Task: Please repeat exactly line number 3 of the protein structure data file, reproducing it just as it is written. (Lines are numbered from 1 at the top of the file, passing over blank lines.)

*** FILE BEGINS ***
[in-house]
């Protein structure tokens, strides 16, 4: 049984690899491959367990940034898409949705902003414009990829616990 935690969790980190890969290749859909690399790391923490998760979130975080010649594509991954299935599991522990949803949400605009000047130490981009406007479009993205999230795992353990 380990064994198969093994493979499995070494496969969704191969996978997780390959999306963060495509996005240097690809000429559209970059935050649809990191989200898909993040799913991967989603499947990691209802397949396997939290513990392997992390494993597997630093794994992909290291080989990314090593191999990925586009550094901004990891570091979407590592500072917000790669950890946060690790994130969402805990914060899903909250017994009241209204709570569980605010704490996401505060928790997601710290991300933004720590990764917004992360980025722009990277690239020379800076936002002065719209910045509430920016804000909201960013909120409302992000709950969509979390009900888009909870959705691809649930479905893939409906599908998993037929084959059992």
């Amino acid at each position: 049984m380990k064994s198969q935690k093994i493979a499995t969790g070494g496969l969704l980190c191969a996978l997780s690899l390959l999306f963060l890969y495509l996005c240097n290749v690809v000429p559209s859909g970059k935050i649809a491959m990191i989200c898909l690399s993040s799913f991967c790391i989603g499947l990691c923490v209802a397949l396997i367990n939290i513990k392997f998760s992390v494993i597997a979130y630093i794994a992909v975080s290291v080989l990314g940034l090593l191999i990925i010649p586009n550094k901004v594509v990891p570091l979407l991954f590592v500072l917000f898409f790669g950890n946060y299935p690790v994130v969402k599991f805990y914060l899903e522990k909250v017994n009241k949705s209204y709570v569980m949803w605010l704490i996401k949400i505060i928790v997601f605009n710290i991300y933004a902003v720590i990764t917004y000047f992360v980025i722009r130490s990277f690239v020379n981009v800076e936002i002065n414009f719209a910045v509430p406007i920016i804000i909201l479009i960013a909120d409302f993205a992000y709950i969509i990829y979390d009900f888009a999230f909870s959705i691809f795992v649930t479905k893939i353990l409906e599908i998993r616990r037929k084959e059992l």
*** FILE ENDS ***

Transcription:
């Amino acid at each position: 049984m380990k064994s198969q935690k093994i493979a499995t969790g070494g496969l969704l980190c191969a996978l997780s690899l390959l999306f963060l890969y495509l996005c240097n290749v690809v000429p559209s859909g970059k935050i649809a491959m990191i989200c898909l690399s993040s799913f991967c790391i989603g499947l990691c923490v209802a397949l396997i367990n939290i513990k392997f998760s992390v494993i597997a979130y630093i794994a992909v975080s290291v080989l990314g940034l090593l191999i990925i010649p586009n550094k901004v594509v990891p570091l979407l991954f590592v500072l917000f898409f790669g950890n946060y299935p690790v994130v969402k599991f805990y914060l899903e522990k909250v017994n009241k949705s209204y709570v569980m949803w605010l704490i996401k949400i505060i928790v997601f605009n710290i991300y933004a902003v720590i990764t917004y000047f992360v980025i722009r130490s990277f690239v020379n981009v800076e936002i002065n414009f719209a910045v509430p406007i920016i804000i909201l479009i960013a909120d409302f993205a992000y709950i969509i990829y979390d009900f888009a999230f909870s959705i691809f795992v649930t479905k893939i353990l409906e599908i998993r616990r037929k084959e059992l």